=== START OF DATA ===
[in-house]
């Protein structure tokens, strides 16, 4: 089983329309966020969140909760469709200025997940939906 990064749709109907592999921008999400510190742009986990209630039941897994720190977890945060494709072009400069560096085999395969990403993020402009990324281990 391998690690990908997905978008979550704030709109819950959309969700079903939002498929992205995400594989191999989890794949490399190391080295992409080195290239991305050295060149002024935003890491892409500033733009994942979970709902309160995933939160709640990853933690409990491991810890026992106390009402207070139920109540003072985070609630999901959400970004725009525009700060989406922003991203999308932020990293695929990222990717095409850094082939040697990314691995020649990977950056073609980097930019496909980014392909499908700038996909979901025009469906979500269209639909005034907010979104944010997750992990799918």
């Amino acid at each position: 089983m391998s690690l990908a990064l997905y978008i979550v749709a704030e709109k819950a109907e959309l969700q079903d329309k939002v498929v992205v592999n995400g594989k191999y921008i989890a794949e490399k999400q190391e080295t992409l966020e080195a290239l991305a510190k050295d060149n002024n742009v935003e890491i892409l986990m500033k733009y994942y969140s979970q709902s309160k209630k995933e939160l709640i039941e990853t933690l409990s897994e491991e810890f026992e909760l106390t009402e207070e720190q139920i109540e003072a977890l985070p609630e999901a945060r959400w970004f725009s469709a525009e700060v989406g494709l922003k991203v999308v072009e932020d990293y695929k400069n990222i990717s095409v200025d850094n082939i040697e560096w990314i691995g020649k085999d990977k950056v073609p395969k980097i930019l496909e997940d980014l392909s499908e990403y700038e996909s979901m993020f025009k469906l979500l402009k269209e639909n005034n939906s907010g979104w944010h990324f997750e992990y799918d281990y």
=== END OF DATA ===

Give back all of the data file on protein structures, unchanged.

[in-house]
């Protein structure tokens, strides 16, 4: 089983329309966020969140909760469709200025997940939906 990064749709109907592999921008999400510190742009986990209630039941897994720190977890945060494709072009400069560096085999395969990403993020402009990324281990 391998690690990908997905978008979550704030709109819950959309969700079903939002498929992205995400594989191999989890794949490399190391080295992409080195290239991305050295060149002024935003890491892409500033733009994942979970709902309160995933939160709640990853933690409990491991810890026992106390009402207070139920109540003072985070609630999901959400970004725009525009700060989406922003991203999308932020990293695929990222990717095409850094082939040697990314691995020649990977950056073609980097930019496909980014392909499908700038996909979901025009469906979500269209639909005034907010979104944010997750992990799918």
């Amino acid at each position: 089983m391998s690690l990908a990064l997905y978008i979550v749709a704030e709109k819950a109907e959309l969700q079903d329309k939002v498929v992205v592999n995400g594989k191999y921008i989890a794949e490399k999400q190391e080295t992409l966020e080195a290239l991305a510190k050295d060149n002024n742009v935003e890491i892409l986990m500033k733009y994942y969140s979970q709902s309160k209630k995933e939160l709640i039941e990853t933690l409990s897994e491991e810890f026992e909760l106390t009402e207070e720190q139920i109540e003072a977890l985070p609630e999901a945060r959400w970004f725009s469709a525009e700060v989406g494709l922003k991203v999308v072009e932020d990293y695929k400069n990222i990717s095409v200025d850094n082939i040697e560096w990314i691995g020649k085999d990977k950056v073609p395969k980097i930019l496909e997940d980014l392909s499908e990403y700038e996909s979901m993020f025009k469906l979500l402009k269209e639909n005034n939906s907010g979104w944010h990324f997750e992990y799918d281990y």